Evan emerged from down the hall with his friend Adi and his twin cousins close behind. “Didn’t you hear me? I said the wifi’s down.”

The lantern flared up, throwing a warm circle of light but somehow making the shadows seem darker. “We’re not exactly top priority for the hydro crews up here on the lake,” Aunt Liz said, “so don’t expect power, or the internet, anytime soon.”

She turned to her sister. “We didn’t have the internet when we were kids, and we had a great time up here, right Ally?”

“That’s right. Besides, we came from all over the country to have this week together, not to spend it looking at a bunch of different screens,” Aunt Ally added.

Now it was the girls’ turn to roll their eyes. “If we were back home in Nanaimo, we could be watching a movie,” Erin said.

“Or at least texting,” added her sister Emma, flopping onto the couch.

Just then the door opened and Evan’s dad rushed in, slamming the door as water streamed off him and puddled on the floor. “There are trees down everywhere.”

Aunt Liz tossed him a towel. “You’re just in time for all the complaining.”

“And for this!” Aunt Ally said triumphantly, holding a big, flat octagonal wooden thing under one arm and a small bag with a drawstring in the other hand.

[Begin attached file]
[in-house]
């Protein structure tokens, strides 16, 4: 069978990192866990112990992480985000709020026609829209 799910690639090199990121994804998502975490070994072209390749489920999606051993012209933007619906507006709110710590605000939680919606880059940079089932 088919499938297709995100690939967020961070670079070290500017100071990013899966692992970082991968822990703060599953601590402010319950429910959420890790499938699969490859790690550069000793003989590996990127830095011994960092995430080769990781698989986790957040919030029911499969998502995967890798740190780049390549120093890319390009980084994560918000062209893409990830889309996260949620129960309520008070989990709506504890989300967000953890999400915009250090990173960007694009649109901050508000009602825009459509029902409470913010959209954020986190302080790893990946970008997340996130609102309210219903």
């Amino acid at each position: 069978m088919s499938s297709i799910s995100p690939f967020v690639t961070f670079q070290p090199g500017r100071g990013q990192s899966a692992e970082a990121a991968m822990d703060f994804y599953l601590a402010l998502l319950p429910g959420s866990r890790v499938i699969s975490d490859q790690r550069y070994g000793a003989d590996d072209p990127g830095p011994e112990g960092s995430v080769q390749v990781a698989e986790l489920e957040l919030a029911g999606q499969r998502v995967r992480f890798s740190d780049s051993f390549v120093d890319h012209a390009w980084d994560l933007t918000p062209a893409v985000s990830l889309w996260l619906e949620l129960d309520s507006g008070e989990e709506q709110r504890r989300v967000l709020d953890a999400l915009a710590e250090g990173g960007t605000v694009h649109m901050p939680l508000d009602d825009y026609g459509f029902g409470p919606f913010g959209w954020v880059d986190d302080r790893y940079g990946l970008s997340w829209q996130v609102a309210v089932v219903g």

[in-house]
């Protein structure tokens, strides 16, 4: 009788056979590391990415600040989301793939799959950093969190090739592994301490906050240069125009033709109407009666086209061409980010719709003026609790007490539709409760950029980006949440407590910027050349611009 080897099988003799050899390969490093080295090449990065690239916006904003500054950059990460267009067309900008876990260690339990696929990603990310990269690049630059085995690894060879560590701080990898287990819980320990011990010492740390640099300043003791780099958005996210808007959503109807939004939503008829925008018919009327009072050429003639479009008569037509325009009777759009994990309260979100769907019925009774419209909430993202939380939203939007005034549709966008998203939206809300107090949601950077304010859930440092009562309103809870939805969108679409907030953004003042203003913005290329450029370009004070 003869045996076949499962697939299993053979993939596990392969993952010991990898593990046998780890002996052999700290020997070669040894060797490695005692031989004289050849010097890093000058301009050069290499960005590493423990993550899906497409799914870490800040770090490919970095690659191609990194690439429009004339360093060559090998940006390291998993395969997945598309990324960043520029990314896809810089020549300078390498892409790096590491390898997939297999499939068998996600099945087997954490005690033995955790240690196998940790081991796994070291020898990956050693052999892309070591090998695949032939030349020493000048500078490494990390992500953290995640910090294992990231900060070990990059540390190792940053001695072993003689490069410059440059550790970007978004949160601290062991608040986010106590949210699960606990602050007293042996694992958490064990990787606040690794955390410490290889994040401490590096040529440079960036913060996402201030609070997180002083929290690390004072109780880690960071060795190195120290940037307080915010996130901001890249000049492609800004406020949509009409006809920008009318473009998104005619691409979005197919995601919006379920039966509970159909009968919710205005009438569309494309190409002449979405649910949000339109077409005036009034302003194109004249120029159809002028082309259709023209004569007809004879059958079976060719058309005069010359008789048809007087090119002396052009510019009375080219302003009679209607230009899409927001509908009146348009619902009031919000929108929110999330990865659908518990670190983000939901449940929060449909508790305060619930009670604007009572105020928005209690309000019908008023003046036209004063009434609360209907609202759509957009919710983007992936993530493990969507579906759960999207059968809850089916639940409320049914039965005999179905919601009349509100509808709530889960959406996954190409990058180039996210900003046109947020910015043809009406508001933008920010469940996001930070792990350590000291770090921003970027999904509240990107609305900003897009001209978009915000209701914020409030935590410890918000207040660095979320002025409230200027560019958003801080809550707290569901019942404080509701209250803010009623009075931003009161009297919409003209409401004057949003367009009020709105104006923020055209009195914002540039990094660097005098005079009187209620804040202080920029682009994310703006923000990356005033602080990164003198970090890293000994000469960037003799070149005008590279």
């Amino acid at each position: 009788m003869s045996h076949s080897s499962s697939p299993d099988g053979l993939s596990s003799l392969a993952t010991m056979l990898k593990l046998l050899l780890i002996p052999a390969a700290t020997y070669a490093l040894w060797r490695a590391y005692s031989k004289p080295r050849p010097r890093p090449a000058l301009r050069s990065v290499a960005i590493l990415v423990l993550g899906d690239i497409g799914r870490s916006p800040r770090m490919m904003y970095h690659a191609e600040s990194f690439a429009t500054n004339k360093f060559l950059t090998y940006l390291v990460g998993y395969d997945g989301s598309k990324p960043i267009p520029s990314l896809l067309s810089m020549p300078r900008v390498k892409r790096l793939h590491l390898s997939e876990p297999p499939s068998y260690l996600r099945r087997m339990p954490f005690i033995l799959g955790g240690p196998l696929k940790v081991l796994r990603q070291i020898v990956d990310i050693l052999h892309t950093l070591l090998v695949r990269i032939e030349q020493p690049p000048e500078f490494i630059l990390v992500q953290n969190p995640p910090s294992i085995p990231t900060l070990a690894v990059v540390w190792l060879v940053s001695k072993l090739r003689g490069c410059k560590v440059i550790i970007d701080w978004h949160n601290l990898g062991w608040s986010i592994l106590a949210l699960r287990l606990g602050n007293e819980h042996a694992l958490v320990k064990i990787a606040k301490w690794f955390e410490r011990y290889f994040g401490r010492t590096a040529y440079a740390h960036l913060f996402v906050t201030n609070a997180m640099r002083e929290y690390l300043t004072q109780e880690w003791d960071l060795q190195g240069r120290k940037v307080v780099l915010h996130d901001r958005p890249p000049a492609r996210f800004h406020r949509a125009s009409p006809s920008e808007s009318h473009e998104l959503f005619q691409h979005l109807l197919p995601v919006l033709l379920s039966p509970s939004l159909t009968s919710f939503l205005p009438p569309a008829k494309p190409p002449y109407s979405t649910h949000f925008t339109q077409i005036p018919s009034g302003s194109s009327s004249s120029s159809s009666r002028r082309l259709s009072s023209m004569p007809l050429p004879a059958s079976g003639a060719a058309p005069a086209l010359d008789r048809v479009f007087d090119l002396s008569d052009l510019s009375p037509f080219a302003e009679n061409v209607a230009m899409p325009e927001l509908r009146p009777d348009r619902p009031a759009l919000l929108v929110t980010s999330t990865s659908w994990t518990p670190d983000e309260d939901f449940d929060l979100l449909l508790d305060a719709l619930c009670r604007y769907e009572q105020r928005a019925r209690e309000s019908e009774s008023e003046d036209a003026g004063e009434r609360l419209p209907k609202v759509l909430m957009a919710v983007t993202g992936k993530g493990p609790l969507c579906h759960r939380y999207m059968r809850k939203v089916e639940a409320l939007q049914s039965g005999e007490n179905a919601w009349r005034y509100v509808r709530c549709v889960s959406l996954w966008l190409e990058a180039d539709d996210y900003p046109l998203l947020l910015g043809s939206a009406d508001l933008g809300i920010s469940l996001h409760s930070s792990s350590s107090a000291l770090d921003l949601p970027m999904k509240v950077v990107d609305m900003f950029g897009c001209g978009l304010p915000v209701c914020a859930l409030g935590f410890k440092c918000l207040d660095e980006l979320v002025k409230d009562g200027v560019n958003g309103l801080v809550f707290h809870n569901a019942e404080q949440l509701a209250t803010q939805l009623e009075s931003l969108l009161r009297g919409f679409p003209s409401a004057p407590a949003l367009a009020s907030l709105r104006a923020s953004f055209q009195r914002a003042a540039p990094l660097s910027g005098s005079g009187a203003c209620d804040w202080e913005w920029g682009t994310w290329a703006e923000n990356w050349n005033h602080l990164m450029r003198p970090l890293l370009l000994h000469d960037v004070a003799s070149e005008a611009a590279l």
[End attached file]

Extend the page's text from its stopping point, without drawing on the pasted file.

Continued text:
“Crokinole!” her sister grinned. “Perfect! We always used to have huge tournaments when it rained.” The table was soon cleared, the board plunked down and the small round discs, twelve black and twelve red, dumped out of their bag.

“What is this?” Emma asked, curious despite herself. The other three kids gathered around the table.

The centre of the board was a circle about 65 centimetres across with a lower part running all around it and a rim on the very outside. Thin black lines formed a border around the outer part of the playing surface, with another black line forming a circle closer to the middle. In the very centre was a small, shallow hole. Dotted around the central circle were eight short, round pegs.